Art4D Talks with Apichatpong
9 September 2021
Art4D talks with Joe-Apichatpong Weerasethakul about MEMORIA (2021) which recently won the Cannes Film Festival 2021's Jury Prize, and his latest exhibition, A Minor History, at 100 Tonson Foundation, as well as the stories of his career and the future - Pratan Teeratada | Art4D
Interview/story : Pratan Teeratada | Cover photo: Ketsiree Wongwan
(Excerpts from the full article)
art4d: And now we have ‘A Minor History,’ how did that come to be? What story do you intend to tell with this exhibition?
AW: I was wrapping up the making of Memoria and I hadn’t been in Thailand at all. But there has been such a tremendous political movement going on and it’s inescapable now. I decided to go back to the route I’ve taken, which is making art. To me, making art is like having a meal. It’s nutrients I feed my brain with. With each work, I take a considerable amount of time researching, but I don’t think of it as a job. I look at it as something that fulfills what was stolen from me when I was kid, a chance to learn about things in elementary and secondary school. I was in the area but I didn’t know anything that happened at the time since the Primitive project. It intensified my passion for travelling as well. I took the same route, along Mae Khong River, from Nong Khai, Nakhon Panom, Mukdaharn to Ubon Ratchathani.
I want people who have seen the exhibition to do the same. Travel, in Thailand, on the route you love and take your time. Each year, you can see the changes that have taken place. With this project, I intend to talk with the young generation, especially in Khon Kaen where I grew up. Young people operate differently from how people in my generation used to. They don’t care about seniority or believe in systems they are told to believe in anymore. Meanwhile, I’ve seen how the environment has changed. It’s the first time for me to see Mae Khong River in this color. It’s blue now. It used to be this earthy, muddy color. Since ‘For Tomorrow For Tonight,’ I’ve known and witnessed how China and Lao’s dam construction at different water sources have created devastating impacts, but I’m not an activist.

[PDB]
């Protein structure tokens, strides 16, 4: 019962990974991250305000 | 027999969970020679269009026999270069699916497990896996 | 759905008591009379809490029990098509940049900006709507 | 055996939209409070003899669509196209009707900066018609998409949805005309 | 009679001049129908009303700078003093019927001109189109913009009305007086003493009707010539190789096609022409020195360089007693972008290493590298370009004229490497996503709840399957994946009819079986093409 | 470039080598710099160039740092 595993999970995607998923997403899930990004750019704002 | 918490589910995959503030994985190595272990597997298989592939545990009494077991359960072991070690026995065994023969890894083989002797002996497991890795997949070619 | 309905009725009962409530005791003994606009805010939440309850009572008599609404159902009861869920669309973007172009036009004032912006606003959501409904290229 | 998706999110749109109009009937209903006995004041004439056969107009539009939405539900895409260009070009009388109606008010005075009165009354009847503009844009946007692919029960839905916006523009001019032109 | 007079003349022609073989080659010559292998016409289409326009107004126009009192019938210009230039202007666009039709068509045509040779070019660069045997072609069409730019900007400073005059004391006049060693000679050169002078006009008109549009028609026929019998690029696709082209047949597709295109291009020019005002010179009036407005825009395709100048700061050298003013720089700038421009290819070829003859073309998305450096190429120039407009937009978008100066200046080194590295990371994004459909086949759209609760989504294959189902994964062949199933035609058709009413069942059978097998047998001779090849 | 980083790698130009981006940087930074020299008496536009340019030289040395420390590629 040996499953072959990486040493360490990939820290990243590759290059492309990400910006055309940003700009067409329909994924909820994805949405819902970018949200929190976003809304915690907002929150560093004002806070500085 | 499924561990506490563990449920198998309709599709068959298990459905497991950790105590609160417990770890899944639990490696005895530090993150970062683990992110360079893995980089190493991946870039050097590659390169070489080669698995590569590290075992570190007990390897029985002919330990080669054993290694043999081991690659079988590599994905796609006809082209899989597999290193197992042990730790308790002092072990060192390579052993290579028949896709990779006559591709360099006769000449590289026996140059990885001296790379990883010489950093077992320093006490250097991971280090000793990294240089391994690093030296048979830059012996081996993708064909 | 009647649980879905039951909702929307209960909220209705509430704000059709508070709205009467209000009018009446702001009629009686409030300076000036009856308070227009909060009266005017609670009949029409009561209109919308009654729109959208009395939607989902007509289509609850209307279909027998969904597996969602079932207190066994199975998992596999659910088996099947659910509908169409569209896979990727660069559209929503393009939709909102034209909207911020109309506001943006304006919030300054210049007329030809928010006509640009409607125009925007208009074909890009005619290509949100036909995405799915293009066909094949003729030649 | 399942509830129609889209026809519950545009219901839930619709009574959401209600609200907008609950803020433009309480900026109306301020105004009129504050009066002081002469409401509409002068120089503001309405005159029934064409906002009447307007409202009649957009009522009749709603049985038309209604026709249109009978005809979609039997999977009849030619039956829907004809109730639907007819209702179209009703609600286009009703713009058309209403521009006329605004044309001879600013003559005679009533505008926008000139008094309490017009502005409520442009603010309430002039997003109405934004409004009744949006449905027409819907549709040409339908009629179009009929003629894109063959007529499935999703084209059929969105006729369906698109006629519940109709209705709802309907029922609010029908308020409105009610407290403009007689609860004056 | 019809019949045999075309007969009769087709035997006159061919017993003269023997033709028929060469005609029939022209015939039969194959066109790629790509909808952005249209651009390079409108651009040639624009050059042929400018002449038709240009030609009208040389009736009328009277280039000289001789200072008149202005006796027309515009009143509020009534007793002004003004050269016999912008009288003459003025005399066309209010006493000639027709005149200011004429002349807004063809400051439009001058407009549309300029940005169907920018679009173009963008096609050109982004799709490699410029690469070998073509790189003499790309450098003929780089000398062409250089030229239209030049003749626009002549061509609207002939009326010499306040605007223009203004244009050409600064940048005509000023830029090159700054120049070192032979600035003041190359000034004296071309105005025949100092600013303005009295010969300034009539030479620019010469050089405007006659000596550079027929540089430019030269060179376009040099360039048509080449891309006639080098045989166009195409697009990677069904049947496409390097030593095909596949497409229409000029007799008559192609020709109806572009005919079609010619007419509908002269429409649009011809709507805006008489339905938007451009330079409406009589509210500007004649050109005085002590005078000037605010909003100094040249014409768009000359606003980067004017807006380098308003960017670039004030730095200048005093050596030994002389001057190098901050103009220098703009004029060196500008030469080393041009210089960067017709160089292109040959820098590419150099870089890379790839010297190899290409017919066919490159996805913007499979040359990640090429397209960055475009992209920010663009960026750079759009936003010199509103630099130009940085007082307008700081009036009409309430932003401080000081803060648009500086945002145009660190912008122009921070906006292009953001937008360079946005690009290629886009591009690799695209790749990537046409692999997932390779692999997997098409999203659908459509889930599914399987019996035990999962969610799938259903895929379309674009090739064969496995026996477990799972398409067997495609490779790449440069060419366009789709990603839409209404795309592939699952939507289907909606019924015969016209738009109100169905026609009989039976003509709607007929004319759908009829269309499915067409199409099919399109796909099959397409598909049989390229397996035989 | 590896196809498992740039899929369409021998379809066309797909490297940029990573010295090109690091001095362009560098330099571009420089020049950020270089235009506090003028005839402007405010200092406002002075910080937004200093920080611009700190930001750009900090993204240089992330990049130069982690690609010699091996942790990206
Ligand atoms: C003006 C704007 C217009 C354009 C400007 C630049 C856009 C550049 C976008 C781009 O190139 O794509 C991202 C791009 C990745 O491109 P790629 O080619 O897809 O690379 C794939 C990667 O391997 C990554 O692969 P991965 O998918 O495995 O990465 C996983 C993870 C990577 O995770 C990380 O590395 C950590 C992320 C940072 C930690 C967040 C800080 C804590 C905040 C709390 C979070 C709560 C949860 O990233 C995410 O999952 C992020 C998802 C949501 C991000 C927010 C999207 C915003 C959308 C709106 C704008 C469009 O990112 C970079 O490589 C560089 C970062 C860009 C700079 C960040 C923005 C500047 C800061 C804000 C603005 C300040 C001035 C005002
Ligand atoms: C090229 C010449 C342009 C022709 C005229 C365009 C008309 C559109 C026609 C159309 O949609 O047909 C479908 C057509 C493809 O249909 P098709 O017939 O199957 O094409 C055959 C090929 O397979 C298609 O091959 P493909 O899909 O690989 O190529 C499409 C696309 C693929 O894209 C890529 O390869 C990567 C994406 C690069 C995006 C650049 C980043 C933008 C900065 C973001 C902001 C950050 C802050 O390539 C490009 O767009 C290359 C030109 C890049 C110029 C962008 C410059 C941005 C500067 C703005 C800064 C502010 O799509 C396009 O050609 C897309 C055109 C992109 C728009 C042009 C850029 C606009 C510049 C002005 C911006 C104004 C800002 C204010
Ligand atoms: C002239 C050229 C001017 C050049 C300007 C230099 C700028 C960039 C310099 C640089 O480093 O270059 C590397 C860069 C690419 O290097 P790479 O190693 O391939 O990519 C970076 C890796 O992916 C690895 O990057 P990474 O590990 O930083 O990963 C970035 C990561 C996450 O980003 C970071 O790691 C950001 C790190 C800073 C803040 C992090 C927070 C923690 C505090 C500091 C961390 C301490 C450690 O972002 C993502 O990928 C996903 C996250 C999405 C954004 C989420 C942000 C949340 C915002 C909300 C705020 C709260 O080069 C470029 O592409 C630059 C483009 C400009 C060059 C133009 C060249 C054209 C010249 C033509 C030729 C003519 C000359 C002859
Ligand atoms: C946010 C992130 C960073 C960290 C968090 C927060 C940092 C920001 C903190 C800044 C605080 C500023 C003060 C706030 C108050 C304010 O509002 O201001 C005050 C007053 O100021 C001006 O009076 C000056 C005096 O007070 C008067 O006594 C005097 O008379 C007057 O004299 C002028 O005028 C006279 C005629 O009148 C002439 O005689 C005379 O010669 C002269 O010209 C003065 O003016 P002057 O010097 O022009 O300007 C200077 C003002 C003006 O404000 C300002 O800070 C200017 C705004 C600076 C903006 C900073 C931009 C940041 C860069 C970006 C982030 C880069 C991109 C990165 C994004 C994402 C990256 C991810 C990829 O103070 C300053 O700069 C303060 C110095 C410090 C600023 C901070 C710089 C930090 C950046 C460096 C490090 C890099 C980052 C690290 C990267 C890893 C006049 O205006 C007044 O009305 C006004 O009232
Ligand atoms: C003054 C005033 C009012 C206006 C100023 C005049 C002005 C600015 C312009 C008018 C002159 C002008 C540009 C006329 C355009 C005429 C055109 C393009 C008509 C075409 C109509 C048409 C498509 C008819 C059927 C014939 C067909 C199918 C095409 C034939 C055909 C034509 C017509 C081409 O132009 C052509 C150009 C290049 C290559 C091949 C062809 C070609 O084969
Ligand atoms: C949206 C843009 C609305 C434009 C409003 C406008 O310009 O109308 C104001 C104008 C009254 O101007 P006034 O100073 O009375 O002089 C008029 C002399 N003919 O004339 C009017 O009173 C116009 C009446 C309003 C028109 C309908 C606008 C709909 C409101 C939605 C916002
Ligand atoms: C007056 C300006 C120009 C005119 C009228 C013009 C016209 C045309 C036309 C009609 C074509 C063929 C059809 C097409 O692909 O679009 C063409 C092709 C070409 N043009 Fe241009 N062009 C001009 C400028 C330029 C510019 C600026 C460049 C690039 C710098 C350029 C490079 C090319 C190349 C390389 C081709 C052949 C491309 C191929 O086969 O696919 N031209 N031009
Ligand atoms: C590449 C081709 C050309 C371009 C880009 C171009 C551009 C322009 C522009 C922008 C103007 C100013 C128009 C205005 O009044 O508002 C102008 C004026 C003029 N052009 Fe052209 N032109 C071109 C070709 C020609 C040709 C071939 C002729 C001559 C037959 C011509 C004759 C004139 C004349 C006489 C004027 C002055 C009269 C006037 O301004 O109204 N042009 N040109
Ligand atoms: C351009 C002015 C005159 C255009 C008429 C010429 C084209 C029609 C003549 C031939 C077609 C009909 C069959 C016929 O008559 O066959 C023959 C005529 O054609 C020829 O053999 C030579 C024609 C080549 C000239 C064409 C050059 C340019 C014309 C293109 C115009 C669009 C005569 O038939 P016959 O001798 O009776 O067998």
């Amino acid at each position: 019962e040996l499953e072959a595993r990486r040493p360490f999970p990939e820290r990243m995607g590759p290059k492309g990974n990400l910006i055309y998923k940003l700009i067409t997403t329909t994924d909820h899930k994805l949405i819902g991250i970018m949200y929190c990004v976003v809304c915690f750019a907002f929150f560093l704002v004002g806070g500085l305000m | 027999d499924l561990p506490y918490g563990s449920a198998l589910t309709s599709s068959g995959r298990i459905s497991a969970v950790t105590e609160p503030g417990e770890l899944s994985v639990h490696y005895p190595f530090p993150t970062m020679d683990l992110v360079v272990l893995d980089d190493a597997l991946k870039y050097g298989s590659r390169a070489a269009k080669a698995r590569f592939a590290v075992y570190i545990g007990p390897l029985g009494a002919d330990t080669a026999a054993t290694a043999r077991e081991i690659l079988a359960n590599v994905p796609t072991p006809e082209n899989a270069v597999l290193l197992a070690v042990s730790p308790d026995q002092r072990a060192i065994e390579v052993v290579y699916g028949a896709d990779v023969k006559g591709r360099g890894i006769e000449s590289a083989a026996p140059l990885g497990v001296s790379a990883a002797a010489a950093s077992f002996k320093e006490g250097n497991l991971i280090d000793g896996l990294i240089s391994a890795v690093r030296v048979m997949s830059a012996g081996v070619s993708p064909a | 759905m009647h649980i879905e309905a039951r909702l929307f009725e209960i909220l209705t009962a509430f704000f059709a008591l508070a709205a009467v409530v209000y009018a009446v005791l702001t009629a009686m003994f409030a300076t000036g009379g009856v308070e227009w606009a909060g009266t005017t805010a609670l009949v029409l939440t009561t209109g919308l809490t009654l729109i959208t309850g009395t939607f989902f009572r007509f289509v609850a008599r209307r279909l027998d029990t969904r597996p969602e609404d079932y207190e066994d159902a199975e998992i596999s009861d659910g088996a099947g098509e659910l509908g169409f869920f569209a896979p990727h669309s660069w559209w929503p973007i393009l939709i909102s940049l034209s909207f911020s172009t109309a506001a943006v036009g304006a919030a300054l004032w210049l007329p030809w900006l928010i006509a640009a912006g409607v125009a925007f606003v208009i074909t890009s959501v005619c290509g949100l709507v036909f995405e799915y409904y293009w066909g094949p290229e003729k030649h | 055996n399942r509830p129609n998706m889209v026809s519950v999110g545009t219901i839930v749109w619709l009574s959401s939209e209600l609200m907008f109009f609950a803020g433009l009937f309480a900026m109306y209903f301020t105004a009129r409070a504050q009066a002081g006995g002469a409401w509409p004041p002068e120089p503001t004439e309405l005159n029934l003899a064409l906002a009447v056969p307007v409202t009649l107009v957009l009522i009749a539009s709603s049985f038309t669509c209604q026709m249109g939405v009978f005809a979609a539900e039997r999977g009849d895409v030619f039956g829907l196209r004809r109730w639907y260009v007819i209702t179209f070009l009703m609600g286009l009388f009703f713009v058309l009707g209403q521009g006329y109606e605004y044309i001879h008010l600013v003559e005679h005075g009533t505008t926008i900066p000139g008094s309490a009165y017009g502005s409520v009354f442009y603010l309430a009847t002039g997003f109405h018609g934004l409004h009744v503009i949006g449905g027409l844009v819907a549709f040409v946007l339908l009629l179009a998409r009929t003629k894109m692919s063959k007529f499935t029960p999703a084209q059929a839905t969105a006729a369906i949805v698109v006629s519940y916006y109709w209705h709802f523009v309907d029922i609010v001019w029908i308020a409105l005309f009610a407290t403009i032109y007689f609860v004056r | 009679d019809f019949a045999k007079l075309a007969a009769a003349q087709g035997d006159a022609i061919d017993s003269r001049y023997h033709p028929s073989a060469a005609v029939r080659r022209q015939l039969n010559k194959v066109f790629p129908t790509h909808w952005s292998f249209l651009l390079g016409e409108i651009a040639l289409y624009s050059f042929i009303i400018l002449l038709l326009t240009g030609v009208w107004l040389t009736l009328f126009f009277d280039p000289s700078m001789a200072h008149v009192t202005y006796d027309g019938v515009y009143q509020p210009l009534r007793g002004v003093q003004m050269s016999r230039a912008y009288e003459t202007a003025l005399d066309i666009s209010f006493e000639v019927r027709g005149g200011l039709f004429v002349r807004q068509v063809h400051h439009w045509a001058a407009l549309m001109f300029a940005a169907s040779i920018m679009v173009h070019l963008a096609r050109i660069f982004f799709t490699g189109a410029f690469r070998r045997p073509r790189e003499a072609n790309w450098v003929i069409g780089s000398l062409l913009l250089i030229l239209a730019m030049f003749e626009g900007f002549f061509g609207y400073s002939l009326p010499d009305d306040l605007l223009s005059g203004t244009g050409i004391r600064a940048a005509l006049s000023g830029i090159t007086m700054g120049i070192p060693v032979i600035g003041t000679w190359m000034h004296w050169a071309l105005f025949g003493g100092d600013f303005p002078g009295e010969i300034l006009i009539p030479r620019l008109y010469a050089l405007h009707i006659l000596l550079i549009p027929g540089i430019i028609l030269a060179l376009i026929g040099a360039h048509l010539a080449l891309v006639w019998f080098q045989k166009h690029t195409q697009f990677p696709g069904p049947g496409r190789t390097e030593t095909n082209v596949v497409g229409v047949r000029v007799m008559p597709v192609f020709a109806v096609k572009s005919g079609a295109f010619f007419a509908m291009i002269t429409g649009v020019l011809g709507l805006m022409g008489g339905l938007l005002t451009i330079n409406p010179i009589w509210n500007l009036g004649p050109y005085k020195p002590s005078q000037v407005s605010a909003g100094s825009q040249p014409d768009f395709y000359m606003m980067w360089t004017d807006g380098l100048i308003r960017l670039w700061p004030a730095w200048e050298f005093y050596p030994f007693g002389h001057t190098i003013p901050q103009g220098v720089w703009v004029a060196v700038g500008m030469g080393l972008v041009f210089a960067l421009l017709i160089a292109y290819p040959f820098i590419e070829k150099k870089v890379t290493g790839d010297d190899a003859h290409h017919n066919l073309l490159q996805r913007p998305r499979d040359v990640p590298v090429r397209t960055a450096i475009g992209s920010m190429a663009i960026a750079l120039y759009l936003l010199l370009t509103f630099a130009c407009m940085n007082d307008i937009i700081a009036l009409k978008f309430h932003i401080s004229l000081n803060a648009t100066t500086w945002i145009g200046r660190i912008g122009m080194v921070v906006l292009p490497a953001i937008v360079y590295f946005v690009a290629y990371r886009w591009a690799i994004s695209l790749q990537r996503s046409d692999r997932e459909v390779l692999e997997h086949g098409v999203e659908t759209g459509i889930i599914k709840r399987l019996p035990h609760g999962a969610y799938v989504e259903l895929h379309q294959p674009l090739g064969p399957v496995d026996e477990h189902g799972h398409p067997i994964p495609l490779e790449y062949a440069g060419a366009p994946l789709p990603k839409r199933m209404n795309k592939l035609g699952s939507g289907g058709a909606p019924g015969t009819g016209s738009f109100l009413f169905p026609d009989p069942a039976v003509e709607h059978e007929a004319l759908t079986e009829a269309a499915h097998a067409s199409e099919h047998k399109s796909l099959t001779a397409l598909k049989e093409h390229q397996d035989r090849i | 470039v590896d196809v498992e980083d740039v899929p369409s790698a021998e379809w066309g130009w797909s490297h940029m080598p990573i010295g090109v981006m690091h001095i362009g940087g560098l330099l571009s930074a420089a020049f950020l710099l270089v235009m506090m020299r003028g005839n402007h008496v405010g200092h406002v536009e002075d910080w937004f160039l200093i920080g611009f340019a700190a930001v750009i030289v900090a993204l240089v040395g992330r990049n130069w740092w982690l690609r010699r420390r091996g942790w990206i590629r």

I only went there to film, and to document. The project is divided into two parts. The first part emphasizes on traces, from dead bodies to deteriorated structures of old movie theaters, whatever I came across during the journey, including the traces of Mae Khong River that will never go back to the way it used to be. I could really feel that. Then, there are political memories of the area. The second part will focus more on young people and citizens.
Read full original article here
SOURCE| Art4D Thailand \ www.art4d.com